The image below shows how much time and space Digne had on the ball to pick out his assist to Richarlison.
There is no doubt that Southampton were the better side in the first half, they out-worked, out-smarted, and out-played Ancelotti’s Everton side. Just in the first-half, Southampton had an xG of 2.18. Everton’s xG was a mere 0.42, yet here they were drawing 1-1 at half-time despite being quite clearly second-best.
Ancelotti tinkers with his tactics at half-time
Ancelotti has a reputation for being a tactical mastermind and he exhibited that in the match versus Southampton. His decision to substitute Iwobi for Djibril Sidibé and change Everton’s formation to a 5-3-2 was a masterstroke. Everton had struggled to have an impact in midfield and the Southampton duo had bossed the game.
This allowed Everton to now have superiority in midfield and it enabled one of the midfield three, usually Davies, to push higher up in support of the front two. Once again, this prevented Southampton from having that control in the midfield that they had enjoyed in the first half and with the support of Digne and Sidibe out-wide providing the width, Everton had five shots in the first 25 minutes of the second half and were causing problems for a tiring Southampton.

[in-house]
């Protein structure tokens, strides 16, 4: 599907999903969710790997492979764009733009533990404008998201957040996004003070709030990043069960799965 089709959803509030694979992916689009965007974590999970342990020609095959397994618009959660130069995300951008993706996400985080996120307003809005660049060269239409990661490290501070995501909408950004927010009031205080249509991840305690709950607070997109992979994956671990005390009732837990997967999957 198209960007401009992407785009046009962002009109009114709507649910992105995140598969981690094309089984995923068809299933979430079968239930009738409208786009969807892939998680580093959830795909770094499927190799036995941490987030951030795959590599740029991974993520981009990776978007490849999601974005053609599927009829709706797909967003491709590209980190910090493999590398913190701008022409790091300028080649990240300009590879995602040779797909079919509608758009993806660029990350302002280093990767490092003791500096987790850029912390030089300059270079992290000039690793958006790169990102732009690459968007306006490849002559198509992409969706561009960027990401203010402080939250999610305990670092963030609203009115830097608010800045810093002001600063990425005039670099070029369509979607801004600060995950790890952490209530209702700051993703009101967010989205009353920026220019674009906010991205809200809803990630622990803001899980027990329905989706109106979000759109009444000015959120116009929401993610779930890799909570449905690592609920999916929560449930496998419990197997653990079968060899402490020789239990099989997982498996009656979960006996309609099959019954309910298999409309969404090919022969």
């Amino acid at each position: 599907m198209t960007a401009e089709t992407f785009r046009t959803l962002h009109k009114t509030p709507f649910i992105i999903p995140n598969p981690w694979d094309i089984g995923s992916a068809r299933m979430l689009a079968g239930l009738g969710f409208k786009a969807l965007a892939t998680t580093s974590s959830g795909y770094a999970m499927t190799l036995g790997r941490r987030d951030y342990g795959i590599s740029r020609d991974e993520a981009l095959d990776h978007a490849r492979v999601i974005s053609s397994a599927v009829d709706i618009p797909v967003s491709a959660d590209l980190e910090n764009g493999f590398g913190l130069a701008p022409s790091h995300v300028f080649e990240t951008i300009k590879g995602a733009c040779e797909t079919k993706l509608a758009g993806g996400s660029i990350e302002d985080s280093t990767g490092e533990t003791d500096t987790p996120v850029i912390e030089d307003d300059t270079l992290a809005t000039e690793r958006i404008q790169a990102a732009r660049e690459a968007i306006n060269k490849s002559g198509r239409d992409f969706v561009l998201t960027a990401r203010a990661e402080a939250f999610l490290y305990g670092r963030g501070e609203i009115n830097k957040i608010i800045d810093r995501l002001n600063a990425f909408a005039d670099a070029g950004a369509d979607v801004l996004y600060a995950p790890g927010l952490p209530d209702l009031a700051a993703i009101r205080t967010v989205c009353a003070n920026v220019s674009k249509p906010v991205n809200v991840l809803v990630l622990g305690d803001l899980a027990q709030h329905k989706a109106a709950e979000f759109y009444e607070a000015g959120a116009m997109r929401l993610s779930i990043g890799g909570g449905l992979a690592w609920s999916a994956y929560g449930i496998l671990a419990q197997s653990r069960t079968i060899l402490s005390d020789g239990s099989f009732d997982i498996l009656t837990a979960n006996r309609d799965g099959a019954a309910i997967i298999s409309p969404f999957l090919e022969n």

Both teams had appeared to cancel each other out and the match steadily became stale with neither team able to force another meaningful chance on target, which shows in the match’s xG tracker. The first-half was much more volatile in terms of xG.
It was ann interesting game that started at a ferocious pace and was dominated by Southampton in the first-half. Ultimately, however, the Saints were unable to make their early dominance pay. A goal chalked off for offside and a missed penalty cost Southampton the three points. Everton never really looked like winning the match. The tactical change at half-time was a clever move by Ancelotti that made Everton more robust and competitive in the second-half but in truth, neither team in the second-half had done enough to deserve to win and the match became more stable as the match wore on.
In their next match, Everton travel to the Molineux to play Wolves and Southampton travel to Old Trafford to play the in-form Manchester United.